Tom Hinson wakes up thinking of Scarlett Johansson. He yawns and throws back the covers, then steps sleepily into the shower. Maura has already left for work. He glances at the clock. He has a conference call in twenty minutes.
What is it about Scarlett Johansson. He gives this to himself as a project for thought. She is not the world’s finest actor. But she has a quality Tom would like to name. He wants this for the day, more than his conference call, more than the security of his job, more than his failing marriage. He wants to know what it is that she has.
Two weeks ago Maura turned to him in bed and made an announcement. She was not an announcement person. In their eighteen year marriage announcements were few. They stuck to the corners, low keyed everything. But Maura had been to a horse show, had ridden for the first time in years, had polished her saddles. Lying back in bed in jodhpurs, her hair pulled back, resting against the headboard, she looked radiant. She said look, it’s not us, is it?
Tom hadn’t protested. He offered no resistance. It was clearly what she wanted. She had the reins. It was OK, he figured. Neither of them knew what came next, but as they talked they began to believe that they would figure it out. Meantime, was there any essential reason not to continue on in the same house? They could not name one thing. What about separate rooms? Well, no. Not necessary. But it was a big house, if they wanted to. Sex? Was not out of the question. Tom thought, but didn’t mention, that it seemed pretty much like the old arrangement.
He keeps the water cool against his skin, soaping his feet and his calves. He pauses over his belly, which is flattening. He has not been eating much. Work is a problem. Tom believes he will need a new job. Is this what is coming, the upheaval of everything? But not at once, in timed pieces, a planned destruction, like those buildings downtown gone to dynamite. Imploded.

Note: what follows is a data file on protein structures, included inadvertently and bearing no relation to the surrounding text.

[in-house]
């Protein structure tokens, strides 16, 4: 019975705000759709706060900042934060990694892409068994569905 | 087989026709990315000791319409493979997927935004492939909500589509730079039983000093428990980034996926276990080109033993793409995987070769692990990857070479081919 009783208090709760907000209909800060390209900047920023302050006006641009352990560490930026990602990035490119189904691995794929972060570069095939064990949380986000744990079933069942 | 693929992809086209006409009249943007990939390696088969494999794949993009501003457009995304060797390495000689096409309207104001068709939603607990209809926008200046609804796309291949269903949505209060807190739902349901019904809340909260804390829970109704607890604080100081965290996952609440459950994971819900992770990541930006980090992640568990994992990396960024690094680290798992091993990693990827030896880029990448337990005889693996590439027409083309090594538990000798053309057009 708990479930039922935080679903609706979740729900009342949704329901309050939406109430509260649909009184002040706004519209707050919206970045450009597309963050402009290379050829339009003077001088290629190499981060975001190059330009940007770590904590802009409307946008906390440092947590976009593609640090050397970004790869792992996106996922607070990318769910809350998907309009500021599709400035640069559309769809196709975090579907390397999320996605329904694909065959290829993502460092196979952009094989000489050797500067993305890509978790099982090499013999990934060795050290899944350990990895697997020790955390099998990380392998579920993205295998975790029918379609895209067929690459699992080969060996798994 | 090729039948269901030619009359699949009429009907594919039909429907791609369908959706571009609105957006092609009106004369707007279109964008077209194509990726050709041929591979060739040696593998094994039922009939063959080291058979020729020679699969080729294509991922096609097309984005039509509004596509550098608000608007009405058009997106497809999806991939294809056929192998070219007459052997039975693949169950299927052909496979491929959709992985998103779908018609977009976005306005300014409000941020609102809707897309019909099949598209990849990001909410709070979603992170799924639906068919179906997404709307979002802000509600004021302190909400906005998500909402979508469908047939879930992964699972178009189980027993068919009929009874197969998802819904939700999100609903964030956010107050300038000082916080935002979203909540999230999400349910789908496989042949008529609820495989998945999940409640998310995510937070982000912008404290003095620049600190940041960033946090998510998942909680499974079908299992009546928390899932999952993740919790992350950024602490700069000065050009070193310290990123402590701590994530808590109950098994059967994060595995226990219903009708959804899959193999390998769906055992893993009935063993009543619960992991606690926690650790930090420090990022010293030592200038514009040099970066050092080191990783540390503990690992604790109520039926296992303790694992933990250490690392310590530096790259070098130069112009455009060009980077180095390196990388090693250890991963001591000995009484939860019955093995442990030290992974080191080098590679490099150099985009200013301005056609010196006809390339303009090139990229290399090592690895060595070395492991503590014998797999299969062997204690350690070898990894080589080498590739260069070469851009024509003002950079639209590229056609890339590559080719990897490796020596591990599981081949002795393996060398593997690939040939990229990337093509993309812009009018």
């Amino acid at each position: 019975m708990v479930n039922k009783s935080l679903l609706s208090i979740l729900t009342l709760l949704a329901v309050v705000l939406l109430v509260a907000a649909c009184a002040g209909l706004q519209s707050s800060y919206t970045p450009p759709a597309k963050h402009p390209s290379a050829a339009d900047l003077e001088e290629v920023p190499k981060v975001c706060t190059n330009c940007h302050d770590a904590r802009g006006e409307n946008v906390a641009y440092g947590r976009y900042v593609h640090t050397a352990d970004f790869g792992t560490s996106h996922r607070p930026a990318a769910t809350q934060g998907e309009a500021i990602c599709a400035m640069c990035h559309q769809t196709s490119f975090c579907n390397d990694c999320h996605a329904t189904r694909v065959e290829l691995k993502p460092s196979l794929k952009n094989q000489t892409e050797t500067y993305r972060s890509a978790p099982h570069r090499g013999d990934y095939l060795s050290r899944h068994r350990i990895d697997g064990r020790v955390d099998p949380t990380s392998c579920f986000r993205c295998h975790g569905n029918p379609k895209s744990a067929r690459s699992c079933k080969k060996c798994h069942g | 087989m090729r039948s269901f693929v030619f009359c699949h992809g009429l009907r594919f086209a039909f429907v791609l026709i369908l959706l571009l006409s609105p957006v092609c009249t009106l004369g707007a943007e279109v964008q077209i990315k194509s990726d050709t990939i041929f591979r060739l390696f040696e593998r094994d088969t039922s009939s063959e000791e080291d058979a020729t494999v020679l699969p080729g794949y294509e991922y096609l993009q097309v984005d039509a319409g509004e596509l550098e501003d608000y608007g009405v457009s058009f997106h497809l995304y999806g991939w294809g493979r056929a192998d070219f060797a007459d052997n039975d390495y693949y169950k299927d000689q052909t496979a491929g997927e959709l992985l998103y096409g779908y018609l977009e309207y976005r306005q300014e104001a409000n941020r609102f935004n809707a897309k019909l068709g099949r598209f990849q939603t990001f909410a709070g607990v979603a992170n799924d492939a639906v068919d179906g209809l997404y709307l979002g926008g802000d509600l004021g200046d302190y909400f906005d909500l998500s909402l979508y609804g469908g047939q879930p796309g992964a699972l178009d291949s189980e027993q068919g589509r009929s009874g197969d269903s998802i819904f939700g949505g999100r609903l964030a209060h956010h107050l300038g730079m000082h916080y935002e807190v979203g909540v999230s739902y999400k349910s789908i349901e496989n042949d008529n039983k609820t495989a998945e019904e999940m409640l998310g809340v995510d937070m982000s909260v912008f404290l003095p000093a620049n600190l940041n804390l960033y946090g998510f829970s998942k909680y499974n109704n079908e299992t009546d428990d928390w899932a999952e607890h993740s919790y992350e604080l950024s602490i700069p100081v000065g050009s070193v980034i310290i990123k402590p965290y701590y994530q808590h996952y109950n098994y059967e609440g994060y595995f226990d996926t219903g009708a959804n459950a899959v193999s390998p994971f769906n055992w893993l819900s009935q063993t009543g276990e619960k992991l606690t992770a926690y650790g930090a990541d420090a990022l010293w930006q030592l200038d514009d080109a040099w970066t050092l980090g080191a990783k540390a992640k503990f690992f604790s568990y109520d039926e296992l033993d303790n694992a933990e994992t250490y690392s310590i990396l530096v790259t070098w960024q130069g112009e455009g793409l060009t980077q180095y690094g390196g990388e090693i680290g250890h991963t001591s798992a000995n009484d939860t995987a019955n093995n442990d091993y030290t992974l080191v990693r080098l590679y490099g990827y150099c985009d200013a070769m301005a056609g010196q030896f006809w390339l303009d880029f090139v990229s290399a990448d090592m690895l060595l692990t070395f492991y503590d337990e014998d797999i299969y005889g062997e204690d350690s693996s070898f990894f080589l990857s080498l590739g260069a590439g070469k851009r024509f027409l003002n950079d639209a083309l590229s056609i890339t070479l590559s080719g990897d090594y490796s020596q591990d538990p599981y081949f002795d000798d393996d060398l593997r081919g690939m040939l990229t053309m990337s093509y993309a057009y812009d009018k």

Water streams from his hair, pelts his body in pulses. It is her steadiness, Tom decides. Her directness. Her capacity to convey emotion through the smallest unforced gesture. He had watched Scarlett from her earliest work, the Redford movie. Bob had always been good with young actors. They had known each other in the early Sundance years, when Tom had made a small film. A passing acquaintance, a lifetime ago. Redford wouldn’t remember. Tom no longer had an agent.
But Scarlett, he thinks. She has the ability to completely inhabit her body. Her sexiness stemmed from her confidence. She lived though her body, it was not her container, it was her, her way of expressing herself in the world. She had it at fourteen. Do most women understand this? He didn’t know. Did women know their bodies better than men?
He and Maura were communicating better now. This surprised him. He wondered if there would be new relationships for each of them, and if it were possible, with a new love, to begin the relationship at the end, to treat each other with the honesty that seemed to arrive only now, when they were parting with fondness. Had he only known Maura now?